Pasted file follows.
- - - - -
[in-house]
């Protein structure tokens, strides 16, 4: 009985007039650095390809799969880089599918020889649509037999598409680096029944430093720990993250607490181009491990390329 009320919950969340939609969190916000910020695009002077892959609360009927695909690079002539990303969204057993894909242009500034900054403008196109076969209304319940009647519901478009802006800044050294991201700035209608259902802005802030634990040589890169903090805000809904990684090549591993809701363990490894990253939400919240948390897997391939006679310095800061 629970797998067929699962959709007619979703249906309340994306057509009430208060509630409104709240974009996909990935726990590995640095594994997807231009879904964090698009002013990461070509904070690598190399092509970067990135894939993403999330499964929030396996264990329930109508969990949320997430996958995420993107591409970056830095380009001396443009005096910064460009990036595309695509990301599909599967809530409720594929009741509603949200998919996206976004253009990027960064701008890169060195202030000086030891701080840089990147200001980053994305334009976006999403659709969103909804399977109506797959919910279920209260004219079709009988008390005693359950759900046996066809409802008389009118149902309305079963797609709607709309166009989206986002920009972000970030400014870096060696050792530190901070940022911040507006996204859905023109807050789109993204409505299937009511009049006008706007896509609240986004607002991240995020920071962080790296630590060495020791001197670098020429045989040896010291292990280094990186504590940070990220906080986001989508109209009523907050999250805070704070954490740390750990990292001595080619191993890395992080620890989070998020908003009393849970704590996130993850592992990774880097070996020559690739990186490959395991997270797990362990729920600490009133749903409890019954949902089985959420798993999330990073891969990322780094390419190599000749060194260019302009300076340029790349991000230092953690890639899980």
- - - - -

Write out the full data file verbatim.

[in-house]
């Protein structure tokens, strides 16, 4: 009985007039650095390809799969880089599918020889649509037999598409680096029944430093720990993250607490181009491990390329 009320919950969340939609969190916000910020695009002077892959609360009927695909690079002539990303969204057993894909242009500034900054403008196109076969209304319940009647519901478009802006800044050294991201700035209608259902802005802030634990040589890169903090805000809904990684090549591993809701363990490894990253939400919240948390897997391939006679310095800061 629970797998067929699962959709007619979703249906309340994306057509009430208060509630409104709240974009996909990935726990590995640095594994997807231009879904964090698009002013990461070509904070690598190399092509970067990135894939993403999330499964929030396996264990329930109508969990949320997430996958995420993107591409970056830095380009001396443009005096910064460009990036595309695509990301599909599967809530409720594929009741509603949200998919996206976004253009990027960064701008890169060195202030000086030891701080840089990147200001980053994305334009976006999403659709969103909804399977109506797959919910279920209260004219079709009988008390005693359950759900046996066809409802008389009118149902309305079963797609709607709309166009989206986002920009972000970030400014870096060696050792530190901070940022911040507006996204859905023109807050789109993204409505299937009511009049006008706007896509609240986004607002991240995020920071962080790296630590060495020791001197670098020429045989040896010291292990280094990186504590940070990220906080986001989508109209009523907050999250805070704070954490740390750990990292001595080619191993890395992080620890989070998020908003009393849970704590996130993850592992990774880097070996020559690739990186490959395991997270797990362990729920600490009133749903409890019954949902089985959420798993999330990073891969990322780094390419190599000749060194260019302009300076340029790349991000230092953690890639899980």